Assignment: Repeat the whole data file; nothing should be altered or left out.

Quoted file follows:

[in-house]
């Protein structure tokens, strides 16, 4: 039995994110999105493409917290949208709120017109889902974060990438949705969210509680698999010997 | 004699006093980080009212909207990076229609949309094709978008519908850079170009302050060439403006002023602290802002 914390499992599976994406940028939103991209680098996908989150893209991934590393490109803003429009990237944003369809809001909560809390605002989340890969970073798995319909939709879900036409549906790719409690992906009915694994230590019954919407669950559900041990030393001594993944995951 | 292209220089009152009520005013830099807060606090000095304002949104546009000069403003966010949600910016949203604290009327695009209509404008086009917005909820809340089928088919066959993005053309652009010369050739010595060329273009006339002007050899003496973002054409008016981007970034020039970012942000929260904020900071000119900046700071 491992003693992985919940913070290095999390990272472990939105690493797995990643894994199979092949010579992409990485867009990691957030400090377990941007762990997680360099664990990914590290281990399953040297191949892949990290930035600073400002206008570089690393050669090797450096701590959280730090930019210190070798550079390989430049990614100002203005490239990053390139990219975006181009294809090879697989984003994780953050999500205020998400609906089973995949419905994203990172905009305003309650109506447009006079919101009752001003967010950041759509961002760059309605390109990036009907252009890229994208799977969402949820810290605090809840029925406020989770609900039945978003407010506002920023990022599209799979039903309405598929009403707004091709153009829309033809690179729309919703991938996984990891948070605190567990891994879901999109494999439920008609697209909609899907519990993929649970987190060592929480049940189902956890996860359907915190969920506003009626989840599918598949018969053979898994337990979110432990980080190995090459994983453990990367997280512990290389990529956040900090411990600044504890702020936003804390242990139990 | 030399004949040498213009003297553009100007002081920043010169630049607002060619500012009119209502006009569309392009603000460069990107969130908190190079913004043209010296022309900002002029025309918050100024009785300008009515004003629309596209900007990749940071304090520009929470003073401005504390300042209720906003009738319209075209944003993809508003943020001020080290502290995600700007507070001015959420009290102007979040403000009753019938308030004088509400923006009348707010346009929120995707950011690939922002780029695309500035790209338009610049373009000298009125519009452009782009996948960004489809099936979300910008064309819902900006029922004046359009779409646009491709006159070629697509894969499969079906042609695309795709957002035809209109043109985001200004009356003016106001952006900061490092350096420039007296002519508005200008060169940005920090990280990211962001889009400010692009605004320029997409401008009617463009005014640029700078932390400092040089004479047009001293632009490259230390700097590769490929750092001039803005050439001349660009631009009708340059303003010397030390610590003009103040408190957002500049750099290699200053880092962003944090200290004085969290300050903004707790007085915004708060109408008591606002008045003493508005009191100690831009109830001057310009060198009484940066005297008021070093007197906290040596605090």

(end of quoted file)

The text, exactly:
[in-house]
């Protein structure tokens, strides 16, 4: 039995994110999105493409917290949208709120017109889902974060990438949705969210509680698999010997 | 004699006093980080009212909207990076229609949309094709978008519908850079170009302050060439403006002023602290802002 914390499992599976994406940028939103991209680098996908989150893209991934590393490109803003429009990237944003369809809001909560809390605002989340890969970073798995319909939709879900036409549906790719409690992906009915694994230590019954919407669950559900041990030393001594993944995951 | 292209220089009152009520005013830099807060606090000095304002949104546009000069403003966010949600910016949203604290009327695009209509404008086009917005909820809340089928088919066959993005053309652009010369050739010595060329273009006339002007050899003496973002054409008016981007970034020039970012942000929260904020900071000119900046700071 491992003693992985919940913070290095999390990272472990939105690493797995990643894994199979092949010579992409990485867009990691957030400090377990941007762990997680360099664990990914590290281990399953040297191949892949990290930035600073400002206008570089690393050669090797450096701590959280730090930019210190070798550079390989430049990614100002203005490239990053390139990219975006181009294809090879697989984003994780953050999500205020998400609906089973995949419905994203990172905009305003309650109506447009006079919101009752001003967010950041759509961002760059309605390109990036009907252009890229994208799977969402949820810290605090809840029925406020989770609900039945978003407010506002920023990022599209799979039903309405598929009403707004091709153009829309033809690179729309919703991938996984990891948070605190567990891994879901999109494999439920008609697209909609899907519990993929649970987190060592929480049940189902956890996860359907915190969920506003009626989840599918598949018969053979898994337990979110432990980080190995090459994983453990990367997280512990290389990529956040900090411990600044504890702020936003804390242990139990 | 030399004949040498213009003297553009100007002081920043010169630049607002060619500012009119209502006009569309392009603000460069990107969130908190190079913004043209010296022309900002002029025309918050100024009785300008009515004003629309596209900007990749940071304090520009929470003073401005504390300042209720906003009738319209075209944003993809508003943020001020080290502290995600700007507070001015959420009290102007979040403000009753019938308030004088509400923006009348707010346009929120995707950011690939922002780029695309500035790209338009610049373009000298009125519009452009782009996948960004489809099936979300910008064309819902900006029922004046359009779409646009491709006159070629697509894969499969079906042609695309795709957002035809209109043109985001200004009356003016106001952006900061490092350096420039007296002519508005200008060169940005920090990280990211962001889009400010692009605004320029997409401008009617463009005014640029700078932390400092040089004479047009001293632009490259230390700097590769490929750092001039803005050439001349660009631009009708340059303003010397030390610590003009103040408190957002500049750099290699200053880092962003944090200290004085969290300050903004707790007085915004708060109408008591606002008045003493508005009191100690831009109830001057310009060198009484940066005297008021070093007197906290040596605090």